# 6 Repeated measures

So far, all experiments we have considered can be classified as between-subject designs, meaning that each experimental unit was assigned to a single experimental (sub)-condition. In many instances, it may be possible to randomly assign multiple conditions to each experimental unit. For example, an individual coming to a lab to perform tasks in a virtual reality environment may be assigned to all treatments. There is an obvious benefit to doing so, as the participants can act as their own control group, leading to greater comparability among treatment conditions.

For example, consider a study performed at Tech3Lab that looks at the reaction time for people texting or talking on a cellphone while walking. We may wish to determine whether disengagement is slower for people texting, yet we may also postulate that some elderly people have slower reflexes.

By including multiple conditions, we can filter out the effect due to subject: this leads to increased precision of effect sizes and increased power (as we will see, hypothesis tests are based on within-subject variability). Together, this translates into the need to gather fewer observations or participants to detect a given effect in the population and thus experiments are cheaper to run.

There are of course drawbacks to gathering repeated measures from individuals. Because subjects are confronted with multiple tasks, there may be carryover effects (when one task influences the response of the subsequent ones, for example becoming better as manipulations go on), period effects (fatigue, a decrease in acuity), and permanent changes in the subject condition after a treatment or attrition (loss of subjects over time).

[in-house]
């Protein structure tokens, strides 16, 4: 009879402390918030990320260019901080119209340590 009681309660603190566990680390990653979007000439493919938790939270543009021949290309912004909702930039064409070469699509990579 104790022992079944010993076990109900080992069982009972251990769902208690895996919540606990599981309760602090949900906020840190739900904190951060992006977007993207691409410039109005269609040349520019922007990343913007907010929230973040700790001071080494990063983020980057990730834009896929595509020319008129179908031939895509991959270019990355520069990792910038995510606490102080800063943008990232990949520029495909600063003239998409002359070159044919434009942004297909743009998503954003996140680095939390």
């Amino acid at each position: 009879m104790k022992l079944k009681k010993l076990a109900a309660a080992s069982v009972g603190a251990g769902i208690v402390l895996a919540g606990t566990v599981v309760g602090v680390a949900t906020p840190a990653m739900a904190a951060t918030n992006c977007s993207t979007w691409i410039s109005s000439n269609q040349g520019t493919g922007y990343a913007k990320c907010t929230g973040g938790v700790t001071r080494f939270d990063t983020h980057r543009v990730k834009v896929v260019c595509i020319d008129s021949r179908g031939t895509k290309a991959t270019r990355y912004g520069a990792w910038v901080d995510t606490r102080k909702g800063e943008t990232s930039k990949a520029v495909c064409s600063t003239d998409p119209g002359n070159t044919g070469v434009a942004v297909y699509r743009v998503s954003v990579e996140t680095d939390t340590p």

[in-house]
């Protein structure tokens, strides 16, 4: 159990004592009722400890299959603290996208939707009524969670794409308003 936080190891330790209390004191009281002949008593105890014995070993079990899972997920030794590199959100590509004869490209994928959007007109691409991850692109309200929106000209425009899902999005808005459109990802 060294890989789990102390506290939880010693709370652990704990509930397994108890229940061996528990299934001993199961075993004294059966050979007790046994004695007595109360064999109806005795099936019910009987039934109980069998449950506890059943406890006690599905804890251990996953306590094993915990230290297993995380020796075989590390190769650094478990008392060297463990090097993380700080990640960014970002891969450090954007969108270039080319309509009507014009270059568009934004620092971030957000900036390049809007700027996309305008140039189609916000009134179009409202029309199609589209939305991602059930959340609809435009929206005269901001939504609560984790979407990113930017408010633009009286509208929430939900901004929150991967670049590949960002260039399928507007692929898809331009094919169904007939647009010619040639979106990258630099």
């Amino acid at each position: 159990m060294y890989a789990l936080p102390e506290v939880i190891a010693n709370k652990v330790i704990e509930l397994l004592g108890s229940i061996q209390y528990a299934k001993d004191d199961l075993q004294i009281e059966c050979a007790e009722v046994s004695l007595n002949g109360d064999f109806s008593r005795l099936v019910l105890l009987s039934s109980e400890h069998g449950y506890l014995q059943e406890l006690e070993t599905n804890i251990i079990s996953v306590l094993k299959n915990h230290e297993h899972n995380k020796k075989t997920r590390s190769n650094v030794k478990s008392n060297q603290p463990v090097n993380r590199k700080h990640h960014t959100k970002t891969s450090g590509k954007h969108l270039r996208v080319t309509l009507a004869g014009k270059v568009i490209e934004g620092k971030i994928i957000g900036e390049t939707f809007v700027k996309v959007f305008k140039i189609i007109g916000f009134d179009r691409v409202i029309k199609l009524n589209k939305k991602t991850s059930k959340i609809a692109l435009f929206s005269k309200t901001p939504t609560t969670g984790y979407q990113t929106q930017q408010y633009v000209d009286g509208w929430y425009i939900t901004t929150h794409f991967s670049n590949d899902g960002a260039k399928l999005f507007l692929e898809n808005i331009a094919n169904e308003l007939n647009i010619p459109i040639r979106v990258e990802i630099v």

To minimize potential biases, there are multiple strategies one can use. Tasks are normally presented in random order among subjects to avoid confounding, or using a balanced crossover design and include the period and carryover effect in the statistical model via control variables so as to better isolate the treatment effect. The experimenter should also allow enough time between treatment conditions to reduce or eliminate period or carryover effects and plan tasks accordingly.

If each subject is assigned to an experimental condition only once, one good way to do this is via **counterbalancing**. We proceed as follows: first, enumerate all possible orders of the condition and then assign participants as equally as possible between conditions. For example, with a single within-factor design with three conditions \(A, B, C\), we have six possible orderings (either \(ABC\), \(ACB\), \(BAC\), \(BCA\), \(CAB\) or \(CBA\)). Much like other forms of randomization, this helps us remove confounding effects and let’s us estimate what is the average effect of task ordering on the response.

There are multiple approaches to handling repeated measures. The first option is to take averages over experimental condition per subject and treat them as additional blocking factors, but it may be necessary to adjust the resulting statistics. The second approach consists in fitting a multivariate model for the response and explicitly account for the correlation, otherwise the null distribution commonly used are off and so are the conclusions, as illustrated with the absurd comic displayed in Figure 13.1.

## 6.1 Repeated measures

We introduce the concept of repeated measure and within-subject ANOVA with an example.

**Example 6.1 (Happy fakes)** We consider an experiment conducted in a graduate course at HEC, *Information Technologies and Neuroscience*, in which PhD students gathered electroencephalography (EEG) data. The project focused on human perception of deepfake image created by a generative adversarial network: Amirabdolahian and Ali-Adeeb (2021) expected the attitude towards real and computer generated image of people smiling to change.

The response variable is the amplitude of a brain signal measured at 170 ms after the participant has been exposed to different faces. Repeated measures were collected on 9 participants given in the database `AA21`

, who were expected to look at 120 faces. Not all participants completed the full trial, as can be checked by looking at the cross-tabs of the counts

```
data(AA21, package = "hecedsm")
xtabs(~stimulus + id, data = AA21)
```

```
id
stimulus 1 2 3 4 5 6 7 8 9 10 11 12
real 30 32 34 32 38 29 36 36 40 30 39 33
GAN1 32 31 40 33 38 29 39 31 39 28 35 34
GAN2 31 33 37 34 38 29 34 36 40 33 35 32
```

The experimental manipulation is encoded in the `stimuli`

, with levels control (`real`

) for real facial images, whereas the others were generated using a generative adversarial network (GAN) with be slightly smiling (`GAN1`

) or extremely smiling (`GAN2`